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State v. Neal

June 16, 2003

STATE OF NEW JERSEY, PLAINTIFF-RESPONDENT,
v.
RENARD NEAL, DEFENDANT-APPELLANT.



On appeal from the Superior Court of New Jersey, Law Division, Monmouth County, Ind. No. 98-06-1222.

Before Judges Conley, Carchman and Parrillo.

The opinion of the court was delivered by: Conley, P.J.A.D.

NOT FOR PUBLICATION WITHOUT THE APPROVAL OF THE APPELLATE DIVISION

Argued May 29, 2003

Following a jury trial, defendant was convicted of third degree perjury, N.J.S.A. 2C:28-1. A two-year probationary term with a requirement of 100 hours of community service was imposed along with fines and penalties.

On appeal, defendant contends:

POINT I THE STATE'S CASE WAS INSUFFICIENT TO PROVE MATERIALITY; ALTERNATIVELY, THE MEAGER EVIDENCE OF MATERIALITY, IF ANY, WAS BLATANTLY INADMISSIBLE HEARSAY AND VIOLATED DEFENDANT'S CONSTITUTIONAL RIGHTS TO CONFRONT THE WITNESSES AGAINST HIM AND TO DUE PROCESS.

POINT II THE PROSECUTOR'S SUMMATION VIOLATED DEFENDANT'S RIGHTS TO DUE PROCESS AND A FAIR TRIAL WHEN HE CASTIGATED DEFENDANT AS"SHAMELESS" FOR CALLING CHARACTER WITNESSES AND TOLD THE JURORS TO HOLD DEFENDANT ACCOUNTABLE FOR THE"BETRAYAL OF THE CHILDREN" OF ASBURY PARK (Not Raised Below).

We disagree as to point I but agree the prosecutor's summation exceeded the bounds of acceptable advocacy and reverse on that basis. In doing so, we also comment upon the judge's charge to the jury on the materiality element of perjury and disapprove certain of its language which does not, coincidentally, appear in the Model Jury Charge. On retrial, the language should not be repeated.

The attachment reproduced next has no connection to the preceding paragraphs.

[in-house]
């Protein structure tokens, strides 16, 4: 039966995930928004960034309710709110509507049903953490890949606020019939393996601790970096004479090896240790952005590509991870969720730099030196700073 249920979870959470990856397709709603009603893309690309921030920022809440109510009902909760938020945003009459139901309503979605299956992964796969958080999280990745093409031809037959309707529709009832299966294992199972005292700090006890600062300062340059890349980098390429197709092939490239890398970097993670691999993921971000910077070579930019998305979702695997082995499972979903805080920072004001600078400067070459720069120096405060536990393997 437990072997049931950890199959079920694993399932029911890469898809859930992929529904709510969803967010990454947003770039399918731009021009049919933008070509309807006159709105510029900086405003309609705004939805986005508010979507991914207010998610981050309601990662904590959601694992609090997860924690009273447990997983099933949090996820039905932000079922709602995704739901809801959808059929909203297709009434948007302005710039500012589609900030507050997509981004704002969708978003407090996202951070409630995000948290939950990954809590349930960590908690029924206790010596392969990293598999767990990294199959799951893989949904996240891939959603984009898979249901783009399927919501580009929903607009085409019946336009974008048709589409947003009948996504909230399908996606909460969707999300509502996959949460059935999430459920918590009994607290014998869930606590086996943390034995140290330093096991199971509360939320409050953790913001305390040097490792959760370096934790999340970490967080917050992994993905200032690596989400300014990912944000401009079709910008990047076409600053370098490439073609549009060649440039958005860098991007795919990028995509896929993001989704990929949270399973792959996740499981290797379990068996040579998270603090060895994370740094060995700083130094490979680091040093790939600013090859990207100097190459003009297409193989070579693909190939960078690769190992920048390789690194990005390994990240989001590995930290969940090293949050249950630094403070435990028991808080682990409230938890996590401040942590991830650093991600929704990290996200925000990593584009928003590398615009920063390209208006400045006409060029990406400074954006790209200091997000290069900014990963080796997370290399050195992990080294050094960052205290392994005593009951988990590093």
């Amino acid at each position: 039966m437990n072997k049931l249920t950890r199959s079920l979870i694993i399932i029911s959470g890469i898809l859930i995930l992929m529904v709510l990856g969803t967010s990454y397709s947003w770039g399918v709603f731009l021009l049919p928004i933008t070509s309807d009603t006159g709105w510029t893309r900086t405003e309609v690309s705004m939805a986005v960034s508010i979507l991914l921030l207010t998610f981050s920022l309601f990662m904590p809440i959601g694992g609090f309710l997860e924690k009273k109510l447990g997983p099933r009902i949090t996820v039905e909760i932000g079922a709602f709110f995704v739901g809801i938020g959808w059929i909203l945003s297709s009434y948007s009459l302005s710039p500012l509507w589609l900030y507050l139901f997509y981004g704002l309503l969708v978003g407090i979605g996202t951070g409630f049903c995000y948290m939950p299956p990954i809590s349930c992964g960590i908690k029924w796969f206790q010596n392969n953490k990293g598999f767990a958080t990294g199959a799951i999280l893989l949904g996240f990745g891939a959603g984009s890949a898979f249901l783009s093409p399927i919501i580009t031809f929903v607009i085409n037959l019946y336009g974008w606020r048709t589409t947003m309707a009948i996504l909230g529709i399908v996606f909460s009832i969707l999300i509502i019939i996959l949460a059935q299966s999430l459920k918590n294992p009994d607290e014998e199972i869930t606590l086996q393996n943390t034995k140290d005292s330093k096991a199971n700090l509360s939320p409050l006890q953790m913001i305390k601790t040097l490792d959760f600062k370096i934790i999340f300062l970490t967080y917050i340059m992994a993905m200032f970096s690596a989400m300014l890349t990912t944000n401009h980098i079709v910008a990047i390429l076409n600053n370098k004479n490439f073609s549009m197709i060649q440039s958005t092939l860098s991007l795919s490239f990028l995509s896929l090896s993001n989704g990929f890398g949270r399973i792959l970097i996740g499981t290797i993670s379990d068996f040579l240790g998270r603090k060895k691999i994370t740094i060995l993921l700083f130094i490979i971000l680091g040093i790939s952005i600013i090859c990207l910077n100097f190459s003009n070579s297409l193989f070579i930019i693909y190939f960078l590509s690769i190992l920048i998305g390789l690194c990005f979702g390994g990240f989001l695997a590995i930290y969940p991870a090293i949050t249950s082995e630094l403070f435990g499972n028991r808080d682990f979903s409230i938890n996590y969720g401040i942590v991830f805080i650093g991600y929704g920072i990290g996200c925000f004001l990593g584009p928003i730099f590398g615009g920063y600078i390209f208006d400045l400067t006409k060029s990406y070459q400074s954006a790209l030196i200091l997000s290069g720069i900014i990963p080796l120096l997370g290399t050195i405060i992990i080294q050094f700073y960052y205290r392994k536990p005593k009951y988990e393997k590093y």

I. Facts

In June 1997, two months after defendant was elected to the Asbury Park Board of Education, he and three other board members attended a weekend New Member Orientation Conference in Princeton. The Board's credit card was used for various expenses totaling $1560 and which included $118.99 for clothing defendant purchased for himself at a Foot Locker and Riggins.

Additionally, each member was given $250 by the Board's business administrator as an advance for expenses and which defendant never accounted for. A Monmouth County Grand Jury was convened at some point to investigate the Asbury Park Board of Education and in April 1998 defendant was subpoenaed to provide testimony for which he was given immunity from criminal prosecution, except for perjury and false swearing.

Defendant's grand jury testimony became the basis for the perjury conviction on appeal before us. Originally indicted on nine separate alleged perjurious statements, the State's trial evidence was limited to four alleged perjurious statements. The jury found defendant guilty of perjury as to two. Those statements related to (1) whether after the weekend junket defendant had been requested by the Board's business administrator to account for his expenditures including the $250 advance and the credit card purchases and (2) whether he was aware of a board policy concerning reimbursement for expenditures by members of the Board.

Defendant's grand jury testimony as to whether he had been requested to account for what he spent with the Board's monies, which the petit jury found perjurious, was:

Q: And have you made any effort to account for those monies since then?

A: I was never asked to.

Q: Dora never -- Dora Mylchreest [the business administrator] never requested a proof of, or receipts for, that money?

A: No. Not to me.

Q: Not to you?

A: No.

His grand jury testimony as to knowledge of a board policy on reimbursement for expenditures, which the petit jury found perjurious, was:

Q: Let me show you Grand Jury Exhibit One [Policy 147] and ask you to look at that and tell me if you've ...


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